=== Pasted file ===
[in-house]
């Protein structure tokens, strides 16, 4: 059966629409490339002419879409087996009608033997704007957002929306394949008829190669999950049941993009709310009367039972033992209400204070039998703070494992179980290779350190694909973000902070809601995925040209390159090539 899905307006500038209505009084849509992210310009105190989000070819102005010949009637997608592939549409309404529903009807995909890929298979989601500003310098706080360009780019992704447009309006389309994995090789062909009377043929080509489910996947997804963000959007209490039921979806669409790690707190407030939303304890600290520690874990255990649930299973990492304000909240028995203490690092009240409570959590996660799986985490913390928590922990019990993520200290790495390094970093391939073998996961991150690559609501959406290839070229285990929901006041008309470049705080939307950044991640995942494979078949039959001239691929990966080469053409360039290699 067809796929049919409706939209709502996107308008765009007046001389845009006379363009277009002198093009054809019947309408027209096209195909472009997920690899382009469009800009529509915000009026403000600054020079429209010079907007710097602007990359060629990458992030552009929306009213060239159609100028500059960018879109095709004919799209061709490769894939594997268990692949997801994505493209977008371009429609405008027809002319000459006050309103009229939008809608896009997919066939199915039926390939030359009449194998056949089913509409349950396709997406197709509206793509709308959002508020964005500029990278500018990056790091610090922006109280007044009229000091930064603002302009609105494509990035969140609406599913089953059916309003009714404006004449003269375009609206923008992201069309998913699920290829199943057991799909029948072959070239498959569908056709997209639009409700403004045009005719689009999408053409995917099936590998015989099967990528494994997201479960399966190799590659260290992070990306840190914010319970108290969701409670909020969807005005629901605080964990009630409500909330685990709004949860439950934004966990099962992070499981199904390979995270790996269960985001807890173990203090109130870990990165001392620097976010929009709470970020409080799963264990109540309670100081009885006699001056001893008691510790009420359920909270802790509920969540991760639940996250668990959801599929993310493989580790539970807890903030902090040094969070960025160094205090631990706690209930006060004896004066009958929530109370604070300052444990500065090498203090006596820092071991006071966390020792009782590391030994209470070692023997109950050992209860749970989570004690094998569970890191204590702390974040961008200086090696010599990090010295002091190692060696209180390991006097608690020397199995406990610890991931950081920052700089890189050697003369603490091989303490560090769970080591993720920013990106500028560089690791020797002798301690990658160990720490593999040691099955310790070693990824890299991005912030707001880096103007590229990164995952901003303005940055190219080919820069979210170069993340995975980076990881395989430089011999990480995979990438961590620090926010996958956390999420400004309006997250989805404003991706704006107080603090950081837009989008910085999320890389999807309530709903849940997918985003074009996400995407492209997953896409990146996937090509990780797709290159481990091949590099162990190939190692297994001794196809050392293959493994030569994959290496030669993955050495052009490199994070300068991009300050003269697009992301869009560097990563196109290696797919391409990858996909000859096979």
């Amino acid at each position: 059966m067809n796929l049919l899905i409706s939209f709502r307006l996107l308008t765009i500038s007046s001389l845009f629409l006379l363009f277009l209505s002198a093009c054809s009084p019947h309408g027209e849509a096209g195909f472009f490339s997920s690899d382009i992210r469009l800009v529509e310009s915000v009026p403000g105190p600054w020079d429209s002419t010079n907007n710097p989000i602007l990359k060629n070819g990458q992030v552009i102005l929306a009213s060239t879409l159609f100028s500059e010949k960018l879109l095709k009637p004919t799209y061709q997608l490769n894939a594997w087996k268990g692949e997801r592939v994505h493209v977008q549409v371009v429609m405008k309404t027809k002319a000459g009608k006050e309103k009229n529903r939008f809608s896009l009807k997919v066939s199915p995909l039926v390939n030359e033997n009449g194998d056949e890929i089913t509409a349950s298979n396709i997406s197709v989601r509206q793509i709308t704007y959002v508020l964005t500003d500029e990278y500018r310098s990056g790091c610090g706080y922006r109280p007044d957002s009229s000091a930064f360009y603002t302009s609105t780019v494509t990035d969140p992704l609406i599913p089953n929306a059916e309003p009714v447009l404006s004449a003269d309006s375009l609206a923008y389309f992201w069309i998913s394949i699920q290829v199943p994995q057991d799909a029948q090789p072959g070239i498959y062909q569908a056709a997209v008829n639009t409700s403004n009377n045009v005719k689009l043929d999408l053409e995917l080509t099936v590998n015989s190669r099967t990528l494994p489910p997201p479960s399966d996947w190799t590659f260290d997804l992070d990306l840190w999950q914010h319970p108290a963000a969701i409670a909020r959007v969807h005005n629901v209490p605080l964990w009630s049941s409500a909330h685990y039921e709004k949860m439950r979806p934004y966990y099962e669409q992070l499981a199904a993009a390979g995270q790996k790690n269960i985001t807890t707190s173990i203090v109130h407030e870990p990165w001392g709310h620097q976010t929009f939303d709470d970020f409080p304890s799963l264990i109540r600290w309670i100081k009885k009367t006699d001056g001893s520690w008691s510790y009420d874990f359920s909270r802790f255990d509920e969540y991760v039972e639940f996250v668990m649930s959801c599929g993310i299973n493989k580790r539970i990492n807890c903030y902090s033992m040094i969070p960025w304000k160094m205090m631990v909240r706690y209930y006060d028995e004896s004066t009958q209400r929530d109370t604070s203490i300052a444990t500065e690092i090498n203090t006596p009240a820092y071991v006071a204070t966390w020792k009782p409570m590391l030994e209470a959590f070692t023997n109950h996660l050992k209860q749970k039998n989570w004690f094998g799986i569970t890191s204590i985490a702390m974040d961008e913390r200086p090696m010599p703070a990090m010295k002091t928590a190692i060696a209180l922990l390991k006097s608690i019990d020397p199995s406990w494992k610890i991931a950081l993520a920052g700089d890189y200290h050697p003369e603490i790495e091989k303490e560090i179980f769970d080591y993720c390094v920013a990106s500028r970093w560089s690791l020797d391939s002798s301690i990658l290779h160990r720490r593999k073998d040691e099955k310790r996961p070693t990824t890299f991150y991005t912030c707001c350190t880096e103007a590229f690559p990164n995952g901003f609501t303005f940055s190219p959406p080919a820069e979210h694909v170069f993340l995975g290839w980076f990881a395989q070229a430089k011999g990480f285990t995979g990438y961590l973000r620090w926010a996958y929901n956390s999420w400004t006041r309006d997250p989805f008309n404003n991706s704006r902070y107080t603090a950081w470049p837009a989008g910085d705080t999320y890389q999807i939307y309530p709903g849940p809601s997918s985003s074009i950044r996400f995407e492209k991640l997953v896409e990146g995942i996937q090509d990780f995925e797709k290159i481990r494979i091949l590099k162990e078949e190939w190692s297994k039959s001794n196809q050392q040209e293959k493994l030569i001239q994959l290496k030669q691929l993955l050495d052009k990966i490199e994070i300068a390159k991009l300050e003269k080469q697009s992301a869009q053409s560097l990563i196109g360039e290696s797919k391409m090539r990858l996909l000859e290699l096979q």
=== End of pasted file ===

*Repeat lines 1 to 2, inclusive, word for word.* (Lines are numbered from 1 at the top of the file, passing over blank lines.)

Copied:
[in-house]
């Protein structure tokens, strides 16, 4: 059966629409490339002419879409087996009608033997704007957002929306394949008829190669999950049941993009709310009367039972033992209400204070039998703070494992179980290779350190694909973000902070809601995925040209390159090539 899905307006500038209505009084849509992210310009105190989000070819102005010949009637997608592939549409309404529903009807995909890929298979989601500003310098706080360009780019992704447009309006389309994995090789062909009377043929080509489910996947997804963000959007209490039921979806669409790690707190407030939303304890600290520690874990255990649930299973990492304000909240028995203490690092009240409570959590996660799986985490913390928590922990019990993520200290790495390094970093391939073998996961991150690559609501959406290839070229285990929901006041008309470049705080939307950044991640995942494979078949039959001239691929990966080469053409360039290699 067809796929049919409706939209709502996107308008765009007046001389845009006379363009277009002198093009054809019947309408027209096209195909472009997920690899382009469009800009529509915000009026403000600054020079429209010079907007710097602007990359060629990458992030552009929306009213060239159609100028500059960018879109095709004919799209061709490769894939594997268990692949997801994505493209977008371009429609405008027809002319000459006050309103009229939008809608896009997919066939199915039926390939030359009449194998056949089913509409349950396709997406197709509206793509709308959002508020964005500029990278500018990056790091610090922006109280007044009229000091930064603002302009609105494509990035969140609406599913089953059916309003009714404006004449003269375009609206923008992201069309998913699920290829199943057991799909029948072959070239498959569908056709997209639009409700403004045009005719689009999408053409995917099936590998015989099967990528494994997201479960399966190799590659260290992070990306840190914010319970108290969701409670909020969807005005629901605080964990009630409500909330685990709004949860439950934004966990099962992070499981199904390979995270790996269960985001807890173990203090109130870990990165001392620097976010929009709470970020409080799963264990109540309670100081009885006699001056001893008691510790009420359920909270802790509920969540991760639940996250668990959801599929993310493989580790539970807890903030902090040094969070960025160094205090631990706690209930006060004896004066009958929530109370604070300052444990500065090498203090006596820092071991006071966390020792009782590391030994209470070692023997109950050992209860749970989570004690094998569970890191204590702390974040961008200086090696010599990090010295002091190692060696209180390991006097608690020397199995406990610890991931950081920052700089890189050697003369603490091989303490560090769970080591993720920013990106500028560089690791020797002798301690990658160990720490593999040691099955310790070693990824890299991005912030707001880096103007590229990164995952901003303005940055190219080919820069979210170069993340995975980076990881395989430089011999990480995979990438961590620090926010996958956390999420400004309006997250989805404003991706704006107080603090950081837009989008910085999320890389999807309530709903849940997918985003074009996400995407492209997953896409990146996937090509990780797709290159481990091949590099162990190939190692297994001794196809050392293959493994030569994959290496030669993955050495052009490199994070300068991009300050003269697009992301869009560097990563196109290696797919391409990858996909000859096979």